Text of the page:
The Imaginary Audience in the Teen Years

The Imaginary Audience Stems from Adolescent Egocentrism

Teen Skater
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The "imaginary audience" is a label for teens' and older tweens' belief that a group of followers exists who constantly watch and judge their every move. The belief arises from the larger concept of adolescent egocentrism, that teens think the world revolves around them and that everyone is paying attention to how they look and what they do. This is a normal phase of social development in teens.

The Imaginary Audience is Watching and Judging

The normal egocentric adolescent believes that wherever he goes, everyone around him is as interested in him as he is in himself.

He also believes his audience is continually commenting on his actions and appearance. It's like being a celebrity...except no one is actually watching. That can sound like paranoia, but it is a normal part of growing up and learning to function socially.

The mood of the audience varies with the adolescent's mood. When the tween or teen is feeling self-critical, she thinks that others will be highly judgmental of her behavior and appearance. When she is in a self-adoring mood, she thinks that others will be equally wrapped up in her beauty, grace and magnetic personality.

Adolescents' belief in the imaginary audience explains some of their moodiness. Even private moments feel public to them. This is why teens and older tweens frequently become embarrassed over minor events. For instance, if dad makes a silly joke in a restaurant, it doesn't matter to the adolescent that no one around them seemed to be listening, everyone will still (somehow) know.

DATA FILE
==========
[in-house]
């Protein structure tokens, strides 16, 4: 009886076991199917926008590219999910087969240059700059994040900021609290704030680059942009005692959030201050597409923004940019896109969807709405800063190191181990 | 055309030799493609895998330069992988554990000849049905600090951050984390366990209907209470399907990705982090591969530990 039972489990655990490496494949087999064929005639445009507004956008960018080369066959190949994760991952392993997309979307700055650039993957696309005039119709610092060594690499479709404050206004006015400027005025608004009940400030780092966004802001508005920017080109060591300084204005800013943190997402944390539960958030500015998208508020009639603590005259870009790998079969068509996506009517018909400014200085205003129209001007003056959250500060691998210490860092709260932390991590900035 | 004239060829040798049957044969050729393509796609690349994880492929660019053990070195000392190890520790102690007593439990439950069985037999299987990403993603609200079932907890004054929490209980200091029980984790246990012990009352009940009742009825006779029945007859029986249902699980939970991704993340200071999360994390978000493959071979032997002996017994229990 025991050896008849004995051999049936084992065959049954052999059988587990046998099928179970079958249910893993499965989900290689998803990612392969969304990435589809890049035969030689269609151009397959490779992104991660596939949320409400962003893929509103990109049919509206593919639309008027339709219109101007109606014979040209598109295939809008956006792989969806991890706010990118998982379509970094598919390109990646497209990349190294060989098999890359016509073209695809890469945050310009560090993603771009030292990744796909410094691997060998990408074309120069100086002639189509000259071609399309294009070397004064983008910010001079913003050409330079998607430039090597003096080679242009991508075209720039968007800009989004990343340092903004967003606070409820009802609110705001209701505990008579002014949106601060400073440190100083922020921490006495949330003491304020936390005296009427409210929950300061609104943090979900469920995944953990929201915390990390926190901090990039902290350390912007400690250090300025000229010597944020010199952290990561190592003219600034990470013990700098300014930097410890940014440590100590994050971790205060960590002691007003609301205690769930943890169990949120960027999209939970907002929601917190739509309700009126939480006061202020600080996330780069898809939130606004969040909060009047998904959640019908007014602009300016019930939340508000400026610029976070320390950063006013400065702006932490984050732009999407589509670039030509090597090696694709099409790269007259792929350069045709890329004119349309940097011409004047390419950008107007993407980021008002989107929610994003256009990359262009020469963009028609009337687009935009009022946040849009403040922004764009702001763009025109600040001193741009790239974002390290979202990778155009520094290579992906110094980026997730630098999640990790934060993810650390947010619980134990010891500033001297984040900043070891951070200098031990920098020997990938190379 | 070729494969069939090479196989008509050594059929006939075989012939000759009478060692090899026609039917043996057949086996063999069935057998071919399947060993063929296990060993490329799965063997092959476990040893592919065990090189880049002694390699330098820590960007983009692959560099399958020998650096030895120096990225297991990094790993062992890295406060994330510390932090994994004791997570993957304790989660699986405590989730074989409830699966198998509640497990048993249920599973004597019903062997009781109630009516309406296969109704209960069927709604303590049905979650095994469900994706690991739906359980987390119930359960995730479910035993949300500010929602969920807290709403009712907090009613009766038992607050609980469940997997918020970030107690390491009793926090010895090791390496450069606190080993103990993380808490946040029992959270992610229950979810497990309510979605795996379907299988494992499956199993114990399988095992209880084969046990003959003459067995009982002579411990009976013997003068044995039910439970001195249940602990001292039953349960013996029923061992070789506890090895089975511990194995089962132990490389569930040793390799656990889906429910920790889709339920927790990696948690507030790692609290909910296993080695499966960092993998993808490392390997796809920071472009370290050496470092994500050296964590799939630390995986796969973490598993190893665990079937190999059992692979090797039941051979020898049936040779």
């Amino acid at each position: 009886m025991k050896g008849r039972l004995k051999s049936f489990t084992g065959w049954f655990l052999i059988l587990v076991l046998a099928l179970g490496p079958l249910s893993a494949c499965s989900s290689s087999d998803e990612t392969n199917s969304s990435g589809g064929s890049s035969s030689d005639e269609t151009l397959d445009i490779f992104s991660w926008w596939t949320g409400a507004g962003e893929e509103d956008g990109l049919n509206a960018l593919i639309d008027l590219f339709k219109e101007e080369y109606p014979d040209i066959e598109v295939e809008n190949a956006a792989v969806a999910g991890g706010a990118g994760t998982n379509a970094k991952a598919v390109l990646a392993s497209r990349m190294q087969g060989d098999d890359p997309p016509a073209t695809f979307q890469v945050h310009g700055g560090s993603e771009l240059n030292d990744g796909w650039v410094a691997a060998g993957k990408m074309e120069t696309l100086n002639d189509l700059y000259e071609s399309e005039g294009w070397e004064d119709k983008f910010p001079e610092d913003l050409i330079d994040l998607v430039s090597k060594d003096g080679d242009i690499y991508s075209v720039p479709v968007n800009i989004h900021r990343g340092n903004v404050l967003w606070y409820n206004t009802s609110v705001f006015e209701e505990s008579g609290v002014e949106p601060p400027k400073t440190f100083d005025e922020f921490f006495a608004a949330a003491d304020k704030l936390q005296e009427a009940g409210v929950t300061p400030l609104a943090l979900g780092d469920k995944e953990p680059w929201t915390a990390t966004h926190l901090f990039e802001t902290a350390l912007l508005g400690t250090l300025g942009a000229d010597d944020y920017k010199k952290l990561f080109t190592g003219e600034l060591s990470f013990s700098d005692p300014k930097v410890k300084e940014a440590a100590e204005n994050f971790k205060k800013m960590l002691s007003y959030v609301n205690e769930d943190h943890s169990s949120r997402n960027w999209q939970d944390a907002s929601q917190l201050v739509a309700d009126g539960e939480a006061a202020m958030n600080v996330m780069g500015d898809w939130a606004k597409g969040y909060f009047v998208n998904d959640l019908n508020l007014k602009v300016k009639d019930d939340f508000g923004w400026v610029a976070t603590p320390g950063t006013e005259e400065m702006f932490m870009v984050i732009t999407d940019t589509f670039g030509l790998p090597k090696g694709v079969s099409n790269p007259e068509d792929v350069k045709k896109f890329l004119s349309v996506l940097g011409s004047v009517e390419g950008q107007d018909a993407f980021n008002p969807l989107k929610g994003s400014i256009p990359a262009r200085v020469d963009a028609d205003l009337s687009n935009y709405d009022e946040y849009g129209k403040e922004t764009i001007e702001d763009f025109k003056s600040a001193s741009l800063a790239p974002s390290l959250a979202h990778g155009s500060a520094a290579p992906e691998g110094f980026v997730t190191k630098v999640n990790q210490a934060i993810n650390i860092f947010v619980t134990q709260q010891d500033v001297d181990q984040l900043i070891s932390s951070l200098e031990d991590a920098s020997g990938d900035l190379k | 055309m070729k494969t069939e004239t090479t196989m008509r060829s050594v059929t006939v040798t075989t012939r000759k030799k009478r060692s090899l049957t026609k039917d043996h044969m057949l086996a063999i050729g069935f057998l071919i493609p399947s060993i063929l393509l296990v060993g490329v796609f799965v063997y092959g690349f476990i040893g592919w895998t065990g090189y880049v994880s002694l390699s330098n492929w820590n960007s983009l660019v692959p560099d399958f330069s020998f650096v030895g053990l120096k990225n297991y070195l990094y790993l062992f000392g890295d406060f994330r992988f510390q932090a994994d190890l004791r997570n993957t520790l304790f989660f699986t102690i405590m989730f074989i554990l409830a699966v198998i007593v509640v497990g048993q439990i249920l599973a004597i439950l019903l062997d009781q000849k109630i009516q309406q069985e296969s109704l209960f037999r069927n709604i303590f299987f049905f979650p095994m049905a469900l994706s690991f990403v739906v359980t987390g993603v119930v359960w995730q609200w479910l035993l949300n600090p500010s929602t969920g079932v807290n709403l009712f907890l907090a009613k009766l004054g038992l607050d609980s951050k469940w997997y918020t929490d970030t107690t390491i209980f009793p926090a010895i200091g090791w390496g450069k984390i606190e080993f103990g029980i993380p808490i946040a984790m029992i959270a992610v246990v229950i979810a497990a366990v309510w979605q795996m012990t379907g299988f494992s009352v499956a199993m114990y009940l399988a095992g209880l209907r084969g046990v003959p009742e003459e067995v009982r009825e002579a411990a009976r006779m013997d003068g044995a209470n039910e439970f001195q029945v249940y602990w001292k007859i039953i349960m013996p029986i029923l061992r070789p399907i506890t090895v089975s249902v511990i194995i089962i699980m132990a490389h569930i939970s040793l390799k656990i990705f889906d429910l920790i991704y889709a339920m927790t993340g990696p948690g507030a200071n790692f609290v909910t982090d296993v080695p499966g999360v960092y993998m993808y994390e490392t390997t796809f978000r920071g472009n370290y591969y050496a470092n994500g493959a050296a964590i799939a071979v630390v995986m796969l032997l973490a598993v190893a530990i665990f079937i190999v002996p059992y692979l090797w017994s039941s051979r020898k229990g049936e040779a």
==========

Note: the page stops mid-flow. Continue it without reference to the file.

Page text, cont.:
The Imaginary Audience is a Normal Part of Growing Up

Adolescent egocentrism is a normal part of development, not a sign that your child will be a narcissist or have paranoia as an adult. Researchers are tying it to how the brain reorganizes itself during the tween and teen years to become a mature adult brain.

Sensitivity to social situations is a part of that brain and personality development.

It can be exasperating for a parent to see their teen change his shirt five times before heading to school, with most of the choices appearing almost identical. But this is normal teen behavior.

Theories about the Imaginary Audience

The term imaginary audience was given by David Elkind in a paper in 1967. He developed an Imaginary Audience Scale. The concept entered general use by psychologists. The scores correlated with social anxiety, sense of self and personality but not with formal reasoning. While Swiss psychologist Jean Piaget thought the personal audience was a feature of childhood, these studies found that it persisted to college age.

Concepts about adolescent egocentrism continue to develop. In an age of social media, adolescents are even more exposed to personal and social consequences of what they do and how they look. The internal audience may be reinforced by the greatly expanded real audience who now have access to them.

Sources:

Elkind, PhD, David. Egocentrism in Adolescence. Child Development. 1967. 38: 1025-1034.

Elkind D, Bowen R. Imaginary audience behavior in children and adolescents. Developmental Psychology. 1979;15(1):38–44.

Gunnar MR, Wewerka S, Frenn K, Long JD, Griggs C. Developmental changes in hypothalamus-pituitary-adrenal activity over the transition to adolescence: Normative changes and associations with puberty. Development and Psychopathology. 2009;21:69–85.

Somerville LH. Special issue on the teenage brain: Sensitivity to social evaluation. Current directions in psychological science. 2013;22(2):121-127. doi:10.1177/0963721413476512.

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